tessa tookes reality tv
Graphic by Kayleen Dicuangco

Here’s What It’s Like Maintaining Black Hair While Filming for Reality TV

Tessa Tookes, Serene Russell and Desi Williams share their experiences.

This is Texture Talk, our long-running column that deep dives into the dynamic world of curly hair, from crowns of curls that are free flowing to strands that are tucked away in a protective style.

The first time I watched an episode of The Bachelor was a decade ago. It caught my attention as I was scrolling through channels, browsing for something to watch, and I was hooked almost immediately. Since then, my affinity for reality TV has grown exponentially and I’ve added The Bachelor spinoffs, Love Island, The Challenge and The Amazing Race to my roster.

So many things about the reality-TV experience pique my interest — but perhaps none more than the hair. As a Black woman, I often struggle to style and take care of my own hair, even with endless tools, products and stylists at my disposal. But many reality-TV stars are isolated for the duration of their show’s filming process. Every time I watch a Black contestant on TV, I wonder how they managed. What is it like for a Black woman to style her hair, with no access to her regular resources, when she knows that millions of people are watching? Allow three reality-TV stars to tell you themselves.

Tessa Tookes

The Bachelor season 26; Bachelor In Paradise Canada season 2

Photography by Victoria Malanowski

When I was cast for season 26 of The Bachelor, I really went by the books in terms of preparation,” says Tessa Tookes. “I got eyelash extensions and bought new makeup and an entirely new wardrobe. And I spent a lot of money on my sew-in. My hair alone probably cost $1,200.”

Tookes says that the time and money she spent before and during that season were more than just the result of nerves and excitement for her first-ever television gig. “I think that was me trying to compensate for confidence I didn’t have,” she recalls. “Maybe I wasn’t fully at peace with my identity at the time, and to me, that was reflected in the lengths I went to for my appearance. I’ll always remember the day before I got eliminated; I went into the kitchen and gave myself a silk press using Saran Wrap [since the plastic helps seal in moisture, resulting in smoother strands].”

When Tookes went on Bachelor in Paradise Canada the following year, things were different. “I’d learned more about my hair texture,” she says. “I still wore extensions, but that time, I chose a texture that mimicked my natural curls, to give me the option of wearing my hair naturally if I wanted to. But even then, I had 15 minutes to get ready for the first date. I was so rushed that in the end I wasn’t happy with how I looked. I felt like I never had enough time. I think that’s partly why the reality-TV experience feels less equal for women with textured hair.”

Serene Russell

The Bachelor season 26; Bachelor In Paradise season 8

Photography by Justin Macala

The women of colour were constantly battling against time with our hair,” says Serene Russell of her time on The Bachelor. “I opted to straighten mine because it just felt easier. Our schedule was unpredictable, so I thought, ‘If I know I’m going to be woken up in two hours, or only get four hours of sleep, at least my hair’s already done.’”

During the shooting of Bachelor in Paradise in Mexico, new challenges presented themselves. “There were times when I wanted to get in the pool or the ocean and swim with everyone else, but I knew that I might have to film shortly after, without having enough time to do my hair,” says Russell.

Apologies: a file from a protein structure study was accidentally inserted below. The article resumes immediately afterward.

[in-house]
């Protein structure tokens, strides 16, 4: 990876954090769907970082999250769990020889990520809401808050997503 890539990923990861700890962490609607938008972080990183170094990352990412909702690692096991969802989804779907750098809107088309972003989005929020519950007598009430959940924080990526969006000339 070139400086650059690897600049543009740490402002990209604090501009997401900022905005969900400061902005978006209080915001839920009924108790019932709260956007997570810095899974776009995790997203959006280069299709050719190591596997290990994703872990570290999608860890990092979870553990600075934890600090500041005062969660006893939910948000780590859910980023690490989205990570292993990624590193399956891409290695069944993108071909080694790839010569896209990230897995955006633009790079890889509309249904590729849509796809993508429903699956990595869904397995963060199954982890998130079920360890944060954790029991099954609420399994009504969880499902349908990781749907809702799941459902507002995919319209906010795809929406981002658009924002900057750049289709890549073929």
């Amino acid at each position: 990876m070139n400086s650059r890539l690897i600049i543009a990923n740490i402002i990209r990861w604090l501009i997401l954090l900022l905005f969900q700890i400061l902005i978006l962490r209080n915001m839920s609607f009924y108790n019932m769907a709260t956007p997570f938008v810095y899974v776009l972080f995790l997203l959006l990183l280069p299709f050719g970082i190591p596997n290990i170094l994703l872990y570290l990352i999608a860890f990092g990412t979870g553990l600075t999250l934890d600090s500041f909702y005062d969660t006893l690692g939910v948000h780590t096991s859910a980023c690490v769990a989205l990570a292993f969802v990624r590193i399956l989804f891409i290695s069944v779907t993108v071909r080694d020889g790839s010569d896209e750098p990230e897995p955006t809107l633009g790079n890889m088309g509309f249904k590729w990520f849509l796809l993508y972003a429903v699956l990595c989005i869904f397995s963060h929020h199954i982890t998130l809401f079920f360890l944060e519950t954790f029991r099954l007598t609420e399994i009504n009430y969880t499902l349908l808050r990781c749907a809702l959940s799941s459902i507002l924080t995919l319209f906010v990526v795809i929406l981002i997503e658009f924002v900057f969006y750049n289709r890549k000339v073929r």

“At the end of the day, it’s a dating show,” she says. “You want to look your best, not only for national TV but also for the people you’re dating. I wish viewers would give women of colour a little more grace when it comes to their hair and appearance on these shows, because I had to work so hard just to feel presentable.”

Desi Williams

Survivor season 35; The Challenge: USA season 1; The Challenge: USA season 2

Photography by Jack Manning III/Jaxon Photo Group

I was on Survivor after being in the world of pageants,” says Desi Williams. “I went from an environment where looks mattered more than anything to not even having access to a mirror. Initially, it was really hard for me. I remember constantly wondering ‘How do I look? Do I look OK?’ It was a tough adjustment.”

After Survivor, Williams went on two seasons of The Challenge: USA, a spinoff of two MTV shows, The Real World and Road Rules. Similar to on Survivor, “hairstyling is totally on you during filming,” she says. “I had to think about my sanity. I could continue to think about the fact that cameras were around me at all times and do my hair and a full face of makeup every day — but was that realistic for eight weeks of filming? I decided the only time it really mattered how I looked was when I filmed my confessionals. Otherwise, a head scarf and edge control went a long way.”

The second season of The Challenge: USA was filmed in Croatia. “All the handlers were white,” says Williams. “They tried to be as helpful as possible, but they rarely understood what I was asking for. I remember asking for a hot comb and they were like, ‘What is a hot comb?’” she laughs. “But you know what? They went online and they found me a hot comb!” Overall, Williams is happy with the direction in which the world of reality TV is headed. “I feel like reality television is finally in a place where it wants to honour Black queens.”

This article first appeared in FASHION’s Summer 2024 issue. Find out more here.

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